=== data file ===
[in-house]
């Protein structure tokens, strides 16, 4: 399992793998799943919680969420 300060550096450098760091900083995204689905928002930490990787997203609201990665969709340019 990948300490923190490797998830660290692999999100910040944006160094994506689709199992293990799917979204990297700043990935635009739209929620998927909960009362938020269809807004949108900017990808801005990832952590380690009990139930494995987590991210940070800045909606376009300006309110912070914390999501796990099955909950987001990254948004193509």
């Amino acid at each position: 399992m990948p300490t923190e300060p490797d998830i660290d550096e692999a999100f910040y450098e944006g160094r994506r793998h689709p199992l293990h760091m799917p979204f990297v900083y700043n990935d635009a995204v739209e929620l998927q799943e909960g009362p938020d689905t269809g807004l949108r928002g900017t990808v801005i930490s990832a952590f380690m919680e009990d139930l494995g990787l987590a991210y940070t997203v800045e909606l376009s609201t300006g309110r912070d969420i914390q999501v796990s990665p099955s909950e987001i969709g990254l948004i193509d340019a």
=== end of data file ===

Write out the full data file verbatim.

[in-house]
């Protein structure tokens, strides 16, 4: 399992793998799943919680969420 300060550096450098760091900083995204689905928002930490990787997203609201990665969709340019 990948300490923190490797998830660290692999999100910040944006160094994506689709199992293990799917979204990297700043990935635009739209929620998927909960009362938020269809807004949108900017990808801005990832952590380690009990139930494995987590991210940070800045909606376009300006309110912070914390999501796990099955909950987001990254948004193509």
């Amino acid at each position: 399992m990948p300490t923190e300060p490797d998830i660290d550096e692999a999100f910040y450098e944006g160094r994506r793998h689709p199992l293990h760091m799917p979204f990297v900083y700043n990935d635009a995204v739209e929620l998927q799943e909960g009362p938020d689905t269809g807004l949108r928002g900017t990808v801005i930490s990832a952590f380690m919680e009990d139930l494995g990787l987590a991210y940070t997203v800045e909606l376009s609201t300006g309110r912070d969420i914390q999501v796990s990665p099955s909950e987001i969709g990254l948004i193509d340019a």